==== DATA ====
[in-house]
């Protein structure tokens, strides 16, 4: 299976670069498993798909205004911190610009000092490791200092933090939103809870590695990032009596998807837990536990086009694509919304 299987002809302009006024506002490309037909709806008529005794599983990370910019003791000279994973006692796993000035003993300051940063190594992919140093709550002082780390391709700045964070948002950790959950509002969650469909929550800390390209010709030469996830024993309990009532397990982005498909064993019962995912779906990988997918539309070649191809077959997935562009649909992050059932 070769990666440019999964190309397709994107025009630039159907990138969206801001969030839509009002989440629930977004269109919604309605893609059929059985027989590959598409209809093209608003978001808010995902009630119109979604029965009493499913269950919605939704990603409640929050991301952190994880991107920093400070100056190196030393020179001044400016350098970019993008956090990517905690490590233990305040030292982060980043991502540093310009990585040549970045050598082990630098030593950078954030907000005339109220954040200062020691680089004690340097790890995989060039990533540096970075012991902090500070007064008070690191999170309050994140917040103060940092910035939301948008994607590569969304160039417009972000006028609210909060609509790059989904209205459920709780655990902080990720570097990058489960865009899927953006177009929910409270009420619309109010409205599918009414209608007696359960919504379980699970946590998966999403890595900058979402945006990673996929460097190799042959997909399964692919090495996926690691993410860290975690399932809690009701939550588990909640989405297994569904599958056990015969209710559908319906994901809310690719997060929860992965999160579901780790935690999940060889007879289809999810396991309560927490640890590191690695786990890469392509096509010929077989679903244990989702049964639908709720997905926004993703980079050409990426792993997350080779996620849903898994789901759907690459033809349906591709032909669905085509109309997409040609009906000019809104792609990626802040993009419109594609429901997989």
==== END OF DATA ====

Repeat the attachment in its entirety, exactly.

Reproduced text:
[in-house]
């Protein structure tokens, strides 16, 4: 299976670069498993798909205004911190610009000092490791200092933090939103809870590695990032009596998807837990536990086009694509919304 299987002809302009006024506002490309037909709806008529005794599983990370910019003791000279994973006692796993000035003993300051940063190594992919140093709550002082780390391709700045964070948002950790959950509002969650469909929550800390390209010709030469996830024993309990009532397990982005498909064993019962995912779906990988997918539309070649191809077959997935562009649909992050059932 070769990666440019999964190309397709994107025009630039159907990138969206801001969030839509009002989440629930977004269109919604309605893609059929059985027989590959598409209809093209608003978001808010995902009630119109979604029965009493499913269950919605939704990603409640929050991301952190994880991107920093400070100056190196030393020179001044400016350098970019993008956090990517905690490590233990305040030292982060980043991502540093310009990585040549970045050598082990630098030593950078954030907000005339109220954040200062020691680089004690340097790890995989060039990533540096970075012991902090500070007064008070690191999170309050994140917040103060940092910035939301948008994607590569969304160039417009972000006028609210909060609509790059989904209205459920709780655990902080990720570097990058489960865009899927953006177009929910409270009420619309109010409205599918009414209608007696359960919504379980699970946590998966999403890595900058979402945006990673996929460097190799042959997909399964692919090495996926690691993410860290975690399932809690009701939550588990909640989405297994569904599958056990015969209710559908319906994901809310690719997060929860992965999160579901780790935690999940060889007879289809999810396991309560927490640890590191690695786990890469392509096509010929077989679903244990989702049964639908709720997905926004993703980079050409990426792993997350080779996620849903898994789901759907690459033809349906591709032909669905085509109309997409040609009906000019809104792609990626802040993009419109594609429901997989």